Every year in October hundreds of chefs eagerly await the publication of a very special book. “The Little Red Book”, as it is affectionately known, will reveal the winners and losers, the movers and shakers within the restaurant industry over the previous year. First published in 1900, the Michelin Guide was given by the French tyre company to customers who bought tyres. Over 100 hundred years later there are multiple international editions of the Guide Rouge listing the restaurants and chefs who have been awarded either 1, 2 or 3 stars. But sometimes it is more about those that have lost a star that causes the controversy.
The Guide sends its inspectors to eat out in various restaurants every week throughout the year. On average each inspector will dine-out at least twice per week. And the whole process is veiled in secrecy! The restaurant, the chef or the staff will not know that they are being inspected, although, sometimes, it is possible to spot an inspector as they often dine alone and show just a little too much curiosity in the food and their surroundings.
What does it take to become a Michelin starred chef? To earn one star, a restaurant must be considered “a very good restaurant in its category.” For two stars, the criteria is “excellent cooking, worth a detour.” To qualify for the elusive three stars, a restaurant must serve up “exceptional cuisine, worth a special journey.” To achieve that first star here are a few things that may help. Firstly, start with quality ingredients. Inspectors, and customers, are looking for local, fresh, high quality ingredients, but they do not need to be high priced. While the use of foie gras, lobster and caviar may be associated with starred restaurants it is not essential, but fresh certainly is..
Secondly, it is all about the cooking. Using those fresh, high quality ingredients you need to handle them in a way that is both respectful and flavoursome. Consider all the flavour groupings (sweet, sour, bitter, spicy, salty and umami) and different textures as well as colours. Nobody wants a one-colour, one-texture plate of food. Think about different cooking techniques – steaming, frying, roasting, pan-roasting. And finally, presentation. Make that plate of food attractive to the eye, put some flair and personality into it and, above all, if it is meant to be hot make sure it is hot when it reaches the table.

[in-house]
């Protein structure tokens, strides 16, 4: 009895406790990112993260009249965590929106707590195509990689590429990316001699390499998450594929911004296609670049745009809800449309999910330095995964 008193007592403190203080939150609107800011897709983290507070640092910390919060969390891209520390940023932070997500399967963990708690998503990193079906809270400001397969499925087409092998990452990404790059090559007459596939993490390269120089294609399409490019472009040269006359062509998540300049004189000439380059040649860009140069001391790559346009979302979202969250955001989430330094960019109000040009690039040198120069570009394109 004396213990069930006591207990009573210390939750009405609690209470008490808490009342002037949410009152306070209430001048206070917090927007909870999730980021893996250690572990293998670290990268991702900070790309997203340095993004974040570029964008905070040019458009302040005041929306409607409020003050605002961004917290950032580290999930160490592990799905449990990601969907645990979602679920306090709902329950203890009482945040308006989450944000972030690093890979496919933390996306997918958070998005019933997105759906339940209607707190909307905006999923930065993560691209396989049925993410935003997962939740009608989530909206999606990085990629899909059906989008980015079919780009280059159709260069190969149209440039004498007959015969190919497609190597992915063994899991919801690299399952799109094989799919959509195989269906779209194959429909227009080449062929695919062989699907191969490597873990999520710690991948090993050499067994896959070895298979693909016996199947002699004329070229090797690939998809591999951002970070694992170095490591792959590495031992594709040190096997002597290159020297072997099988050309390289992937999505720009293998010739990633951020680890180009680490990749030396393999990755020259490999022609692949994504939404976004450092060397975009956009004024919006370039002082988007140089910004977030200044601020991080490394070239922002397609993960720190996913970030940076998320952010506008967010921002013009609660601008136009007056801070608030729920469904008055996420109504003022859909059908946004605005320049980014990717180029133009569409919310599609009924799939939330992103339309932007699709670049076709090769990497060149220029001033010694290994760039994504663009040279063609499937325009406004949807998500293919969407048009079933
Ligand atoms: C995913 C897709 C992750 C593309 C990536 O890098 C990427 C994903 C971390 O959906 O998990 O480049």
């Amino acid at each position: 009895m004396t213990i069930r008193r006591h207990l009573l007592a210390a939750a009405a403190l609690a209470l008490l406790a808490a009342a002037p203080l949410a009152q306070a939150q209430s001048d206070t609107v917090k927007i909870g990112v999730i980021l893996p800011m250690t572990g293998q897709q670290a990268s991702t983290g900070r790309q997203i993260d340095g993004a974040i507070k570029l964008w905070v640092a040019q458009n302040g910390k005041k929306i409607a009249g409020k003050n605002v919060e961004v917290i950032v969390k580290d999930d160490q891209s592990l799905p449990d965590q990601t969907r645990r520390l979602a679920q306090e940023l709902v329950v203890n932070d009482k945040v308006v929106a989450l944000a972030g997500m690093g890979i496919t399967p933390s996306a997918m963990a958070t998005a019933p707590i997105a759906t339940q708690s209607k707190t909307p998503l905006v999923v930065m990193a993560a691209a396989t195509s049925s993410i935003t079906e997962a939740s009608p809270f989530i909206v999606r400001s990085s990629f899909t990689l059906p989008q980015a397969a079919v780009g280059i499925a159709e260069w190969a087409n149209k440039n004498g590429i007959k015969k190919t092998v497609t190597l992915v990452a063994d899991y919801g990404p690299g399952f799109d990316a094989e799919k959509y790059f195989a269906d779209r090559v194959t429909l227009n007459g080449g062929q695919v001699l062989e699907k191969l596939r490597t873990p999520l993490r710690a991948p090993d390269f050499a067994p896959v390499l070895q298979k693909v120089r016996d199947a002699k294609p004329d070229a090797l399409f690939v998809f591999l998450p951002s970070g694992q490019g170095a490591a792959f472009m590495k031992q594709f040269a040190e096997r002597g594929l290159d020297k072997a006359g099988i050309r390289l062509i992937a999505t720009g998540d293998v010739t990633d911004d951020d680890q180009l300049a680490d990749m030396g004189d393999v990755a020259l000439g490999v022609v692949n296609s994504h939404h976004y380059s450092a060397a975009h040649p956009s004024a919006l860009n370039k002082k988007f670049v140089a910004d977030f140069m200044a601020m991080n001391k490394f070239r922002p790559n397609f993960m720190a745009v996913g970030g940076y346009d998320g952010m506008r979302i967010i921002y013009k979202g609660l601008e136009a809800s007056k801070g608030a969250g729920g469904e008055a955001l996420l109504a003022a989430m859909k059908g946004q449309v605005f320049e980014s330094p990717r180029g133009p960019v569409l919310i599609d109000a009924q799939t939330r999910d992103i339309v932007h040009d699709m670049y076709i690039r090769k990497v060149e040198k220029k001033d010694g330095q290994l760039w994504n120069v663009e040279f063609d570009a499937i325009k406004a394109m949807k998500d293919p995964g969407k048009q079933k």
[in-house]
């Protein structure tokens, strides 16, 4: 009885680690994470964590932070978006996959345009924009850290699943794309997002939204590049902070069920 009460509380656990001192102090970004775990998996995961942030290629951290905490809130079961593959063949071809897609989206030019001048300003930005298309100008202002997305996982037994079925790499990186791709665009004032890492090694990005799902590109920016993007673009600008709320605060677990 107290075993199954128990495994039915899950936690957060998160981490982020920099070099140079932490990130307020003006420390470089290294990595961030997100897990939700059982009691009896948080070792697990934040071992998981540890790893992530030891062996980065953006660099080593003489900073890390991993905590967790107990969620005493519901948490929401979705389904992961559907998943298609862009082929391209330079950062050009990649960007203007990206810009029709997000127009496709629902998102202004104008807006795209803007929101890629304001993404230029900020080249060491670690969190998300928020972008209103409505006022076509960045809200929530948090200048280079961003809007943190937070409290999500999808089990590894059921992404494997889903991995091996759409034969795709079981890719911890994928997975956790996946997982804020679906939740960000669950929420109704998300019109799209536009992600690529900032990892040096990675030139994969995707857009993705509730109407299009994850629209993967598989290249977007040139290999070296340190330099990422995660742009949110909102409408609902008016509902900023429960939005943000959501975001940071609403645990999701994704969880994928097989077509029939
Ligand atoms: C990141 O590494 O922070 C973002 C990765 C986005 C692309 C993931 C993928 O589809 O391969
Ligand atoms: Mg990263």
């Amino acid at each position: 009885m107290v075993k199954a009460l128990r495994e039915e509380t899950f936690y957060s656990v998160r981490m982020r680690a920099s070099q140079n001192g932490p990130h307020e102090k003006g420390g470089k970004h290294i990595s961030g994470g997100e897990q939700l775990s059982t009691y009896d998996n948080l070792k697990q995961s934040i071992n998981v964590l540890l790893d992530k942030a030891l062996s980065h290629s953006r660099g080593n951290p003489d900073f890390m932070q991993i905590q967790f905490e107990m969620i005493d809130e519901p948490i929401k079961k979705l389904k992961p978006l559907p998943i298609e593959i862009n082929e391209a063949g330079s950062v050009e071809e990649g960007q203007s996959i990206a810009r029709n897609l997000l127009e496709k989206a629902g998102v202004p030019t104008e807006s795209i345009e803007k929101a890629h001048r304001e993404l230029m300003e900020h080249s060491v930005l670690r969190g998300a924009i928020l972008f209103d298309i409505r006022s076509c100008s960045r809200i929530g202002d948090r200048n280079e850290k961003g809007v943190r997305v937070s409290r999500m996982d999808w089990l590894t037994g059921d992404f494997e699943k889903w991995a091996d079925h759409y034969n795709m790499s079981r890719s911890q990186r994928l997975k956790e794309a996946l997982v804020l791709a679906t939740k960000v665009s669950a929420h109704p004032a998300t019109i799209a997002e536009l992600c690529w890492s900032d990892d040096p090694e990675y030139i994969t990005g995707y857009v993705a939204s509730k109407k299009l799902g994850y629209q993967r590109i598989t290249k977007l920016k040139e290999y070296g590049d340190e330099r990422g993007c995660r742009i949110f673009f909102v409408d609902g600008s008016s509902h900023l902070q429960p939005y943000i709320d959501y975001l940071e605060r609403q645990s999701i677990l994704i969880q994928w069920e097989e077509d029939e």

Thirdly, value for money. You may want a Michelin Star, or think that you deserve a Michelin Star, but if you are charging exorbitant prices in the hope of getting that accolade you will be waiting a long time. Customers are looking for an experience that suits their tastes and their budget. A restaurant full of happy customers enjoying, not only the food, but the service and ambiance will go away remembering the experience and more than likely return. Once you have got a “buzz” going round about your restaurant there’s a good chance you will start to be noticed by some of the Guides.
And finally, consistency. I have written previously about how important I consider consistency to be. It turns out the good folks at Le Guide Michelin also consider it to be important. As part of the process for being nominated for a Star you will be secretly inspected on several occasions. The inspector(s) is looking to see if you can maintain a standard in everything that we have discussed so far in this article. Michelin pride themselves on their reputation of being the definitive guide to dining out. How many times have you recommended a restaurant to friends that you enjoyed, for them to return saying that it was not very good?
Now that you have been awarded your first Michelin Star expect the bookings diary to fill up and start working toward your second! Bon Courage!